Ngawha Springs open to the public
The hot spot for tourism, Waiariki Ngāwhā Springs, has opened after a $4.3 million refurbishment.
The facility closed last year as work got under way and it opened its doors again early in May.
The work was undertaken by the Parahirahi Ngāwhā Waiariki Trust, the kaitiaki for the Springs, and supported in the planning stages of the project by Far North Holdings, the commercial arm of Far North District Council.
The upgrade retains the natural character of the pools which have served the area for more than 100 years. But now there are new changing rooms, a café and a shop. There is a new flood wall, shelters and the areas around the pools have been restored and repaired.
The complex has 16 mineral baths each with unique characteristics and temperatures and there are eight private springs.
Principal architect was Ciloarc Architects, Derek and Michelle Kawiti. Henwood Constructions did the building work, Bay of Island Electrical did the electrical work. The landscaping was a team effort between Ciloarc, the Trust, Henwoods and Far North Roading.
Maritime history on display at Kawakawa Library
A slice of Northland maritime history will be available for public viewing at Kawakawa Library later this month.
Over a period of more than 30 years, sisters Myra Larcombe and Nancy Greenfield recorded the details and collected photos and other memorabilia from every ship that docked at what was then a bustling Ōpua wharf.
Their Book of Ships fills six albums and starts with the visit of the Suffolk in November 1957 and ends around 1989 when the Northland Regional Council replaced the Bay of Islands Harbour Board, berthage fees increased, and cruise ships took to anchoring off Kororāreka Pt.
The sisters' albums will be on display from 10am on Saturday, June 19. They will be on hand to answer any questions.
Larcombe will also bring her records from the Port Valley Committee formed to lobby the then Bay of Islands County Council to make improvements to the "Port Valley", as the area comprising Opua, Kawakawa, Moerewa and Ōtiria was known at the time.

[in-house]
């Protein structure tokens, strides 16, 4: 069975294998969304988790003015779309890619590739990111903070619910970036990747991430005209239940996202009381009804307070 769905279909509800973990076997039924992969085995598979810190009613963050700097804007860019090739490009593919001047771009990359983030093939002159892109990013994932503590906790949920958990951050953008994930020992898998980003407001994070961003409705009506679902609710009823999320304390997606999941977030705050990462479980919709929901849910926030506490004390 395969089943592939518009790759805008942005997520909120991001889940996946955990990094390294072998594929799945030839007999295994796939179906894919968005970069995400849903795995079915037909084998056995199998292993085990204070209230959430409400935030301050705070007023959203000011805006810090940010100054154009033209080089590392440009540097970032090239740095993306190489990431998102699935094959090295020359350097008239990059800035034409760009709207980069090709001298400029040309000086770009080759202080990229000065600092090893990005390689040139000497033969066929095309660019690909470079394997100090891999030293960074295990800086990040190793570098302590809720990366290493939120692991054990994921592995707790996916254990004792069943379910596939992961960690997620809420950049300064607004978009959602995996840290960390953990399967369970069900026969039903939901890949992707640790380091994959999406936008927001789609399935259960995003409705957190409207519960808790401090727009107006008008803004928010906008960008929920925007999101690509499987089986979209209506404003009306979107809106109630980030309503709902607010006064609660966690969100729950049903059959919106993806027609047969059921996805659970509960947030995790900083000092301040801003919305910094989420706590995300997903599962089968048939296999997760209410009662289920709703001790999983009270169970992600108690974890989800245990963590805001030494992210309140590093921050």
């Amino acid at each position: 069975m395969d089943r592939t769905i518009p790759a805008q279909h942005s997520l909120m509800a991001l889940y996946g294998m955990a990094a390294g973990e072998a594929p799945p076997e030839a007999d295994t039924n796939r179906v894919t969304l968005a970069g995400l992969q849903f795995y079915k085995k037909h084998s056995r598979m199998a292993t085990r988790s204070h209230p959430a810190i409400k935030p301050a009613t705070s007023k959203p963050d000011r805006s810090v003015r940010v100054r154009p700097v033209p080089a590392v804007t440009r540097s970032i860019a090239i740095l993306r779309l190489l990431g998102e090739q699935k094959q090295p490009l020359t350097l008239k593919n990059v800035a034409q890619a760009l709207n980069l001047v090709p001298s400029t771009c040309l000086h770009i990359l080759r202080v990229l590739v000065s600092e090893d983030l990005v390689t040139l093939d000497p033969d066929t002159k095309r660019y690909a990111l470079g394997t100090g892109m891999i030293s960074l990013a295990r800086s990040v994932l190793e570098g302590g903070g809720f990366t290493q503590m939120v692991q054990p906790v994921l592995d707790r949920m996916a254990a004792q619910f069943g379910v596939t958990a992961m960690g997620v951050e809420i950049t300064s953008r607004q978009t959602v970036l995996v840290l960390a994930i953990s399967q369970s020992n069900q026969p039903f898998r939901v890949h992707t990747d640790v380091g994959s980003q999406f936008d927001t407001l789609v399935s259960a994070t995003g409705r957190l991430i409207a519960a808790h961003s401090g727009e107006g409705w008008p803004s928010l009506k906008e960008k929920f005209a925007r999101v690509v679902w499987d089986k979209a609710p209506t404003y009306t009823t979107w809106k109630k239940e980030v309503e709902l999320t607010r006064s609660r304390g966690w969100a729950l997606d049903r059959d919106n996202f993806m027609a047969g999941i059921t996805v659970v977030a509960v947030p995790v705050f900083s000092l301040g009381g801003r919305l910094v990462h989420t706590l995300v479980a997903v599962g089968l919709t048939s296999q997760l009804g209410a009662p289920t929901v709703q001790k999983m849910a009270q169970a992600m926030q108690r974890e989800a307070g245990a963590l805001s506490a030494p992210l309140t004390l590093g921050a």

Far North Council extends submission deadline
Landowners who have had their property confirmed as having "high ecological value" under the auspices of Significant Natural Area, have been given more time in which to make submissions to Far North District Council.
Initially council gave landowners until May 24 to provide feedback. That's been extended to June 11.
Council sent letters to around 8000 landowners advising them of the Significant Natural Area (SNA) identified on their land. The letters included answers to questions the council thought people might have and the District Plans team has been fielding questions from landowners ever since the letters were distributed.
At a hui a Mitimiti last week, some iwi leaders said the proposed SNAs "removed their rangatiratanga".
Councillor Moko Tepania, together with District Plan team members Greg Wilson and Theresa Burkhardt, fielded questions from whānau across the Hokianga, addressed their concerns and helped those present navigate the submission process.
Council said it's the Government that has tasked all local authorities in New Zealand with protecting areas of high ecological value under the Resource Management Act. In Northland, the Northland Regional Council 2016 Regional Policy Statement directs Council to identify the SNAs.
The mapping exercise council carried out identified as much as 42 per cent of the district as having high ecological value.
Council reiterated that it's not the end of the feedback process and they will continue discussions with landowners after the June 11 deadline.